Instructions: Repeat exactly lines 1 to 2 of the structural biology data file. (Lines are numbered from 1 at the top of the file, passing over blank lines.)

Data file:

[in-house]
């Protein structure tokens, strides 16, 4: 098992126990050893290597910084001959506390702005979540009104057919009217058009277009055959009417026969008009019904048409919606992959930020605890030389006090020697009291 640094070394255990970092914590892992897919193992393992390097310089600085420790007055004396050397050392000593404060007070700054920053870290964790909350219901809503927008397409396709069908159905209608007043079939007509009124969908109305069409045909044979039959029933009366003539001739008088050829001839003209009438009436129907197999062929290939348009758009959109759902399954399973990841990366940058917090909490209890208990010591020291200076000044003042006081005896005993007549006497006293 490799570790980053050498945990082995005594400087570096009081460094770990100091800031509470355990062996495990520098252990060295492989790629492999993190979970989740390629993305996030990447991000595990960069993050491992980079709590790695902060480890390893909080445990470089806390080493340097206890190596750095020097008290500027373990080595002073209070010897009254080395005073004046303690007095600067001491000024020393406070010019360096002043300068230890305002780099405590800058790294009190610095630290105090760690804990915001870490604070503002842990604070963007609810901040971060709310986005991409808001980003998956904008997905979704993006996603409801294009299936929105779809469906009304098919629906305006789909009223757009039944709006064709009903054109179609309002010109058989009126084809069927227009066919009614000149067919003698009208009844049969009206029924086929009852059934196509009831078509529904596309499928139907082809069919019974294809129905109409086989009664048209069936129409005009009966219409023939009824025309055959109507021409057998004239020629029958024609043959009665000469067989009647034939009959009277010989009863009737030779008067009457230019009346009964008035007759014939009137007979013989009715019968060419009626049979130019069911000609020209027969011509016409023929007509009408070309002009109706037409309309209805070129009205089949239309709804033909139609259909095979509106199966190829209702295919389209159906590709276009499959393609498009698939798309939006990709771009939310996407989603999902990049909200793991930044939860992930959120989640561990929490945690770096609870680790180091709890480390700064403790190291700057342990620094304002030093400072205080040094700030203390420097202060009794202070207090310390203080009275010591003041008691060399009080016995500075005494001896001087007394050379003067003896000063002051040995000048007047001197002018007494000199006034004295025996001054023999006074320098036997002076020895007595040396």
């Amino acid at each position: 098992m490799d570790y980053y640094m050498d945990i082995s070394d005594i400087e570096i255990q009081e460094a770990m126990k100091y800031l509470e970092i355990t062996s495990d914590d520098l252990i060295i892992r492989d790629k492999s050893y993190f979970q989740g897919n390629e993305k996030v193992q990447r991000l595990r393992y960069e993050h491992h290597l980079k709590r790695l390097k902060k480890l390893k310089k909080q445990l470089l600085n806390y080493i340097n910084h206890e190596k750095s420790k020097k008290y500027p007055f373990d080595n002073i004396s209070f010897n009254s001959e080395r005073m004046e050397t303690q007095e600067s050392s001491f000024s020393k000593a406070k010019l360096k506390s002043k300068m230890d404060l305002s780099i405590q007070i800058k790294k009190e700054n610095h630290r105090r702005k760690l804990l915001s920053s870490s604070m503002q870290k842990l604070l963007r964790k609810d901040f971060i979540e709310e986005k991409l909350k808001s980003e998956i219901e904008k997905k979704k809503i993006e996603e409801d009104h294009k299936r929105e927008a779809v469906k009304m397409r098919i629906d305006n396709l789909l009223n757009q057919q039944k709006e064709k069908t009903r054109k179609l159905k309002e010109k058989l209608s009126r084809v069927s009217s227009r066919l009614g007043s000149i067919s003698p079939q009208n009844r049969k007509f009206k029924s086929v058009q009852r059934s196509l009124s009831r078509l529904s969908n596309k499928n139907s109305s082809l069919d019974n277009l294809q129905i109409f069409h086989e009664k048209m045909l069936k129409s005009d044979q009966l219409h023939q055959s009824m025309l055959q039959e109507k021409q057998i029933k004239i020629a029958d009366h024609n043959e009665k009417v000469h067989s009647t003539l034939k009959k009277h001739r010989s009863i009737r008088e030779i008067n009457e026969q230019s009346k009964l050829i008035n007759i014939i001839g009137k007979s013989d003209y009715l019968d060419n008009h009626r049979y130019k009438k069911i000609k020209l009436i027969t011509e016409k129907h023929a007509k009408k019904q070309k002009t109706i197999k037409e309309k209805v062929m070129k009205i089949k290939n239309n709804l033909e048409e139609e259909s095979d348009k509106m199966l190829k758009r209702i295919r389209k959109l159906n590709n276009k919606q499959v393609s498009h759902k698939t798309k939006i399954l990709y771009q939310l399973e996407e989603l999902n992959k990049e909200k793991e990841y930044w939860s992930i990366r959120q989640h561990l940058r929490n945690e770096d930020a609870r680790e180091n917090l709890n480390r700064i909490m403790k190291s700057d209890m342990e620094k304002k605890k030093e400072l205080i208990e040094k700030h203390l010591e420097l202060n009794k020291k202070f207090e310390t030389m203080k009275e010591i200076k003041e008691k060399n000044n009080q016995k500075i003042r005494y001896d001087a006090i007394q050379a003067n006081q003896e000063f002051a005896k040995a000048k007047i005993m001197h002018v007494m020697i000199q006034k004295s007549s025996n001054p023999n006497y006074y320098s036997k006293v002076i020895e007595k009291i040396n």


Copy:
[in-house]
């Protein structure tokens, strides 16, 4: 098992126990050893290597910084001959506390702005979540009104057919009217058009277009055959009417026969008009019904048409919606992959930020605890030389006090020697009291 640094070394255990970092914590892992897919193992393992390097310089600085420790007055004396050397050392000593404060007070700054920053870290964790909350219901809503927008397409396709069908159905209608007043079939007509009124969908109305069409045909044979039959029933009366003539001739008088050829001839003209009438009436129907197999062929290939348009758009959109759902399954399973990841990366940058917090909490209890208990010591020291200076000044003042006081005896005993007549006497006293 490799570790980053050498945990082995005594400087570096009081460094770990100091800031509470355990062996495990520098252990060295492989790629492999993190979970989740390629993305996030990447991000595990960069993050491992980079709590790695902060480890390893909080445990470089806390080493340097206890190596750095020097008290500027373990080595002073209070010897009254080395005073004046303690007095600067001491000024020393406070010019360096002043300068230890305002780099405590800058790294009190610095630290105090760690804990915001870490604070503002842990604070963007609810901040971060709310986005991409808001980003998956904008997905979704993006996603409801294009299936929105779809469906009304098919629906305006789909009223757009039944709006064709009903054109179609309002010109058989009126084809069927227009066919009614000149067919003698009208009844049969009206029924086929009852059934196509009831078509529904596309499928139907082809069919019974294809129905109409086989009664048209069936129409005009009966219409023939009824025309055959109507021409057998004239020629029958024609043959009665000469067989009647034939009959009277010989009863009737030779008067009457230019009346009964008035007759014939009137007979013989009715019968060419009626049979130019069911000609020209027969011509016409023929007509009408070309002009109706037409309309209805070129009205089949239309709804033909139609259909095979509106199966190829209702295919389209159906590709276009499959393609498009698939798309939006990709771009939310996407989603999902990049909200793991930044939860992930959120989640561990929490945690770096609870680790180091709890480390700064403790190291700057342990620094304002030093400072205080040094700030203390420097202060009794202070207090310390203080009275010591003041008691060399009080016995500075005494001896001087007394050379003067003896000063002051040995000048007047001197002018007494000199006034004295025996001054023999006074320098036997002076020895007595040396």